Veteran art dealer Rachel Lehmann had something of an epiphany a few years ago when a curator visiting from Chicago apologized profusely for not having made it to the Chelsea gallery’s Lower East Side outpost during his visit.

“He was here for two days and there was so much to see in Chelsea,” recalls Lehmann. The takeaway? “Being less accessible in terms of location just adds another layer of complication. That’s another battle we didn’t want to fight. The critical mass is in Chelsea,” she says.

This realization was a crucial factor in Lehmann Maupin’s decision to leave the Lower East Side altogether after that building was sold, and essentially double down in the West Side neighborhood. Today, the gallery opens a stunning new 8,500-square-foot exhibition space spanning three floors in a building designed by Peter Marino adjacent to the High Line.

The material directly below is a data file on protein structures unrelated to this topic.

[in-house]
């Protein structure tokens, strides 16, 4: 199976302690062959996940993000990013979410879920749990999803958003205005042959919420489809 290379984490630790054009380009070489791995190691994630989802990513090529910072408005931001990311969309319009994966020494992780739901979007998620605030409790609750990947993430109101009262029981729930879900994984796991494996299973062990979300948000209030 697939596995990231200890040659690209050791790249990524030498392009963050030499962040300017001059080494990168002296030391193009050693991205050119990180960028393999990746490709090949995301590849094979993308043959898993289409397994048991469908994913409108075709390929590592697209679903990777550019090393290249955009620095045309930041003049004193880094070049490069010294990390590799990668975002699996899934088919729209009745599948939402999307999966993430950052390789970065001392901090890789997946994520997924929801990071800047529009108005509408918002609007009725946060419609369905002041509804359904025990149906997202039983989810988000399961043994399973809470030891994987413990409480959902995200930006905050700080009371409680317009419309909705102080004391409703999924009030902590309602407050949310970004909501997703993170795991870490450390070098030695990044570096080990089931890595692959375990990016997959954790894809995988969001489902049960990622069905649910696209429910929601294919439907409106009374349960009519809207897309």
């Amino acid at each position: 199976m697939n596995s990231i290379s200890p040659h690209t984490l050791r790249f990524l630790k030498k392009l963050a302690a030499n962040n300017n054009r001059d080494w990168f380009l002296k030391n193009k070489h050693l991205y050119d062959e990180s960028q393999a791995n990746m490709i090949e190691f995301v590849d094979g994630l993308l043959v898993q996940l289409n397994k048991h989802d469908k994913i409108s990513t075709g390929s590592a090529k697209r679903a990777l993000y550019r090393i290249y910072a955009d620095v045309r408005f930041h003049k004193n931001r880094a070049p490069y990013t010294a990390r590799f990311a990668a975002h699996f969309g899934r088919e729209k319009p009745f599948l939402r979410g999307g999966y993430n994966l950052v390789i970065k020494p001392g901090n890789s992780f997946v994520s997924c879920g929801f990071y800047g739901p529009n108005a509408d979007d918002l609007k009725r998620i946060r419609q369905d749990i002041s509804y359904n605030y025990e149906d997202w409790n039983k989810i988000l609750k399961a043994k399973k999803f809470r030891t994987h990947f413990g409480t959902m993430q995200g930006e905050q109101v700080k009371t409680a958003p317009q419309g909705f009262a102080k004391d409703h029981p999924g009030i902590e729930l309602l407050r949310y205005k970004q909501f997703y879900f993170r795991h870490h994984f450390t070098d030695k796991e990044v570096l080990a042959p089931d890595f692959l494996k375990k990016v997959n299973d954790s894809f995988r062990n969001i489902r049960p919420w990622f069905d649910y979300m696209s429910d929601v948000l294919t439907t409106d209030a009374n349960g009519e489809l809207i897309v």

At a time when galleries are working hard to combat a precipitous fall in foot traffic, the location of brick-and-mortar spaces come with higher stakes than ever. Chelsea, which became a hub for galleries migrating from SoHo in the late 1990s, experienced a small exodus in recent years amid rampant construction and soaring rental prices. But now,  Lehmann Maupin is one of several major galleries ramping up operations in the area and committing to new, custom-built exhibition spaces. Read more